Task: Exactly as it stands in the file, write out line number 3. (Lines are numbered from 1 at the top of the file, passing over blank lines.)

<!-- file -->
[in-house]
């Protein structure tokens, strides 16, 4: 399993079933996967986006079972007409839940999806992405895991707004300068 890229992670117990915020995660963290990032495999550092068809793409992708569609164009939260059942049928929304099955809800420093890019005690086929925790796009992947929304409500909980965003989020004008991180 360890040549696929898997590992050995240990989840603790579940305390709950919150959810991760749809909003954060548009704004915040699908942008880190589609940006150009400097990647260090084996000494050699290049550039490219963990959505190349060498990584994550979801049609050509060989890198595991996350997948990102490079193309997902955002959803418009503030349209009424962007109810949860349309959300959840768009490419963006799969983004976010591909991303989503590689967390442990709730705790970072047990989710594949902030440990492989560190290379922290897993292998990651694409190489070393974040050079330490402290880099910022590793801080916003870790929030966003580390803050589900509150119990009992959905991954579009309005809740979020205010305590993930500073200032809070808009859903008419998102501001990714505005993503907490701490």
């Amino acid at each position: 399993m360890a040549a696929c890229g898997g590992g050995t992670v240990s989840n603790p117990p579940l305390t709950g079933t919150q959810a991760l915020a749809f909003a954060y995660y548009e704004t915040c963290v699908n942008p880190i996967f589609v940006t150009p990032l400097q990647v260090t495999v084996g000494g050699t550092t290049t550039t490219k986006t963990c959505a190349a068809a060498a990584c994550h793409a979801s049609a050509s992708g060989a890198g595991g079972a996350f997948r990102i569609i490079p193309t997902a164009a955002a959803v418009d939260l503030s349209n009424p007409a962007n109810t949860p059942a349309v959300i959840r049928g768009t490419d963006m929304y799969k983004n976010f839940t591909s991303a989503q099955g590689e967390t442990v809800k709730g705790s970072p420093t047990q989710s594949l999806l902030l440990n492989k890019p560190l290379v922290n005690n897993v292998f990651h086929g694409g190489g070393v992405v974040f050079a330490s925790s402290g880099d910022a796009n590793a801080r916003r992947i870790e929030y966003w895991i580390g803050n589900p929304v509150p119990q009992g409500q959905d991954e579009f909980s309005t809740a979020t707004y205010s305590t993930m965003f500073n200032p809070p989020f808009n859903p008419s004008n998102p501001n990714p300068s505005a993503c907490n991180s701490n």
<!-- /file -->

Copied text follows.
């Amino acid at each position: 399993m360890a040549a696929c890229g898997g590992g050995t992670v240990s989840n603790p117990p579940l305390t709950g079933t919150q959810a991760l915020a749809f909003a954060y995660y548009e704004t915040c963290v699908n942008p880190i996967f589609v940006t150009p990032l400097q990647v260090t495999v084996g000494g050699t550092t290049t550039t490219k986006t963990c959505a190349a068809a060498a990584c994550h793409a979801s049609a050509s992708g060989a890198g595991g079972a996350f997948r990102i569609i490079p193309t997902a164009a955002a959803v418009d939260l503030s349209n009424p007409a962007n109810t949860p059942a349309v959300i959840r049928g768009t490419d963006m929304y799969k983004n976010f839940t591909s991303a989503q099955g590689e967390t442990v809800k709730g705790s970072p420093t047990q989710s594949l999806l902030l440990n492989k890019p560190l290379v922290n005690n897993v292998f990651h086929g694409g190489g070393v992405v974040f050079a330490s925790s402290g880099d910022a796009n590793a801080r916003r992947i870790e929030y966003w895991i580390g803050n589900p929304v509150p119990q009992g409500q959905d991954e579009f909980s309005t809740a979020t707004y205010s305590t993930m965003f500073n200032p809070p989020f808009n859903p008419s004008n998102p501001n990714p300068s505005a993503c907490n991180s701490n």